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City Beat: Council hears another multimillion-dollar soccer pitch

Lake Country Soccer is the second complex in as many months proposing new soccer field developments

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A $10 million upgrade to the Lake Country Soccer Inc. complex at Cooper Park might be in the works at the same time a $12-$16 million multisports complex is proposed on the city’s northwest side.

At Springfield City Council’s Nov. 30 meeting, members voted 9-0 in declaring the intent to financially assist and fully support the Lake Country Soccer complex plan.

Bob Belote, director of the Springfield-Greene County Park Board, told council members the Park Board and Lake Country Soccer have had a 35-year partnership, which includes a land lease. Currently, the Park Board owns the land used by Lake Country Soccer who leases it from the board. He said there is a crucial need to update the complex.

“The facility is older – it’s 25-30 years old on some of the infrastructure,” Belote said in an interview with Springfield Business Journal. “We also need it to be competitive with other communities in the sports tourism world.”

Belote said the planned improvements include the addition of eight turf fields and enhancements to Lake Country’s 10 grass fields. In a presentation to council, Belote said there is currently only one artificial turf field. Upgrades include a FIFA-approved championship field with seating for 3,500 people, new locker rooms, restrooms and meeting areas, according to his presentation.

“It would also include a spectator concourse area that would make us a lot more fan friendly with new food and beverage options, fan-friendly zones, picnic play area, additional shade spectator areas for families to kind of hang out while they are there on a busy tournament day,” Belote told council.

Belote said the upgrades would allow the city to bid on state championships, as well as national and regional tournaments. He said the improvements would make the park an anchor tournament destination, one of the recommendations made last fall in a sports tourism report by Phoenix-based consulting company Huddle Up Group.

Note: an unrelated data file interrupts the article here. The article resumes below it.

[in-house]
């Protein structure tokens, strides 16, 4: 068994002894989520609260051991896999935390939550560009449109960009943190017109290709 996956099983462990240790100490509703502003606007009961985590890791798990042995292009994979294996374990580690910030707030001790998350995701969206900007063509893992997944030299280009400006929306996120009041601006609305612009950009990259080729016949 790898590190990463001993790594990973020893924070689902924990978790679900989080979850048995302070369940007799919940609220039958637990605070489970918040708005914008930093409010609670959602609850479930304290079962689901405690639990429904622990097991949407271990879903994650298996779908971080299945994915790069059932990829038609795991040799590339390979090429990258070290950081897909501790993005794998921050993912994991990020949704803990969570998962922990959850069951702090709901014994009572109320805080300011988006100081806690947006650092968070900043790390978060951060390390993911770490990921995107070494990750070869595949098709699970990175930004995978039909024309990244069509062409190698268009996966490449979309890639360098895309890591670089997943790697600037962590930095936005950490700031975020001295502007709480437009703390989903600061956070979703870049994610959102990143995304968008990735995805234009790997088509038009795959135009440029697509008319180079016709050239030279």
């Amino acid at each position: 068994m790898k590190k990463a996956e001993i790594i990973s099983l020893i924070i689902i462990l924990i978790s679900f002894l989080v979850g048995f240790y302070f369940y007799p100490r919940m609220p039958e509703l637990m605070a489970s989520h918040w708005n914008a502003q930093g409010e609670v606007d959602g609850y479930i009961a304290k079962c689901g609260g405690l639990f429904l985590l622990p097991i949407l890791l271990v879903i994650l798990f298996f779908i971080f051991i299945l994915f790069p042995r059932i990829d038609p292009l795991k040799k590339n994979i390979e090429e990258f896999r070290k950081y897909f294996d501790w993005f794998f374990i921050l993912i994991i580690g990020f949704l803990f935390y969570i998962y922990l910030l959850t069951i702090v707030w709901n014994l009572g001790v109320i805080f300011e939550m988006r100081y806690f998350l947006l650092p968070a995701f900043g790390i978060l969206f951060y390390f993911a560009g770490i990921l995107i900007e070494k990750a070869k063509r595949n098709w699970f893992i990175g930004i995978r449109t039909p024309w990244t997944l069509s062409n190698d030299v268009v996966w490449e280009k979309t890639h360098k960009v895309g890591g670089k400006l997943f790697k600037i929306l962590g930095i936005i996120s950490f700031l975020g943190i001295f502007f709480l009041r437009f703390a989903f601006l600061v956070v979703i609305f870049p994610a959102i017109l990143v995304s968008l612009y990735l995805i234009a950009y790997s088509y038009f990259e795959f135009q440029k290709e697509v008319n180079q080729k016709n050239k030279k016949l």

Tracy Kimberlin, president and CEO of the Springfield Convention & Visitors Bureau, spoke in favor of the project at the meeting, noting the COVID-19 pandemic has devastated the travel industry.

“This kind of development, at this point in time, is music to the ears of the entire travel industry, particularly the hotels who are in desperate need of any kind of help that can be given,” Kimberlin said.

Belote suggested the city invest $5 million upfront on the project and then challenge the soccer communities or private donors to come up with a $5 million match. City spokesperson Cora Scott said the funding source has not been finalized, though it could come from the general fund, capital improvement sales and/or property taxes or possibly the issuance of bonds.

John Markey, executive director at Lake Country Soccer, said local donors are interested in the project but declined to identify them. He said the club has hired Oregon-based capital campaign company Cogeo to help raise funds.

“What I am super excited about is that we won’t have to do this in phases over the next two to three or four years. The idea is to do it all at once,” Belote said. “To do it all at one time is really a dream come true.”

The sports complex on the northwest side was proposed last month by Tulsa, Oklahoma, developer Rob Phillips of Philcrest Properties. He pitched the $12-$16 million complex on hundreds of acres near the Springfield-Branson National Airport and Chestnut Expressway corridor.

The plans call for a 90,000-square-foot venue with basketball courts, an indoor soccer field and a cafe. It also proposes one outdoor turf field and 11 grass fields.